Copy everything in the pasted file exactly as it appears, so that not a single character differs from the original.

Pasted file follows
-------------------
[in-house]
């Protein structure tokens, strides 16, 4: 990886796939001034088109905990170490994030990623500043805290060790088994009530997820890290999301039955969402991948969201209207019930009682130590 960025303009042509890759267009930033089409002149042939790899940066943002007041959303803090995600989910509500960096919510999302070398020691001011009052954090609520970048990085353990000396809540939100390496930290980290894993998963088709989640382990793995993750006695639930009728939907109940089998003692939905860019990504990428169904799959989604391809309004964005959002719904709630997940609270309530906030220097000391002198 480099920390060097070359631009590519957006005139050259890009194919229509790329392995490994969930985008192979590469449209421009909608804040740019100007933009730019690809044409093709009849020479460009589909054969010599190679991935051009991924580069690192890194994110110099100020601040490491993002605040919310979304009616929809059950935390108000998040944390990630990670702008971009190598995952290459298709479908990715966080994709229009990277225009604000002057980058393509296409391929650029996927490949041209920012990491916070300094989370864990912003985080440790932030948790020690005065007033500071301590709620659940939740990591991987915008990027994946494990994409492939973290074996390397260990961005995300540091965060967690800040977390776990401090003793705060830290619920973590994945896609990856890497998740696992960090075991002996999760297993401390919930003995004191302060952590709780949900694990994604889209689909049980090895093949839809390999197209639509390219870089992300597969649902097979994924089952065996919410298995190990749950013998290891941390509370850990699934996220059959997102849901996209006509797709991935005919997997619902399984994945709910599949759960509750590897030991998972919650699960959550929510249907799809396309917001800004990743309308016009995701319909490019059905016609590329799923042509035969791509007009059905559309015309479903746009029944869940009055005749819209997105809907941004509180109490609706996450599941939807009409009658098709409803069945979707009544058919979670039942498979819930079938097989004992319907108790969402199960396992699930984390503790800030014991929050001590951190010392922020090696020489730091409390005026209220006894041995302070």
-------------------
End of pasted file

[in-house]
């Protein structure tokens, strides 16, 4: 990886796939001034088109905990170490994030990623500043805290060790088994009530997820890290999301039955969402991948969201209207019930009682130590 960025303009042509890759267009930033089409002149042939790899940066943002007041959303803090995600989910509500960096919510999302070398020691001011009052954090609520970048990085353990000396809540939100390496930290980290894993998963088709989640382990793995993750006695639930009728939907109940089998003692939905860019990504990428169904799959989604391809309004964005959002719904709630997940609270309530906030220097000391002198 480099920390060097070359631009590519957006005139050259890009194919229509790329392995490994969930985008192979590469449209421009909608804040740019100007933009730019690809044409093709009849020479460009589909054969010599190679991935051009991924580069690192890194994110110099100020601040490491993002605040919310979304009616929809059950935390108000998040944390990630990670702008971009190598995952290459298709479908990715966080994709229009990277225009604000002057980058393509296409391929650029996927490949041209920012990491916070300094989370864990912003985080440790932030948790020690005065007033500071301590709620659940939740990591991987915008990027994946494990994409492939973290074996390397260990961005995300540091965060967690800040977390776990401090003793705060830290619920973590994945896609990856890497998740696992960090075991002996999760297993401390919930003995004191302060952590709780949900694990994604889209689909049980090895093949839809390999197209639509390219870089992300597969649902097979994924089952065996919410298995190990749950013998290891941390509370850990699934996220059959997102849901996209006509797709991935005919997997619902399984994945709910599949759960509750590897030991998972919650699960959550929510249907799809396309917001800004990743309308016009995701319909490019059905016609590329799923042509035969791509007009059905559309015309479903746009029944869940009055005749819209997105809907941004509180109490609706996450599941939807009409009658098709409803069945979707009544058919979670039942498979819930079938097989004992319907108790969402199960396992699930984390503790800030014991929050001590951190010392922020090696020489730091409390005026209220006894041995302070």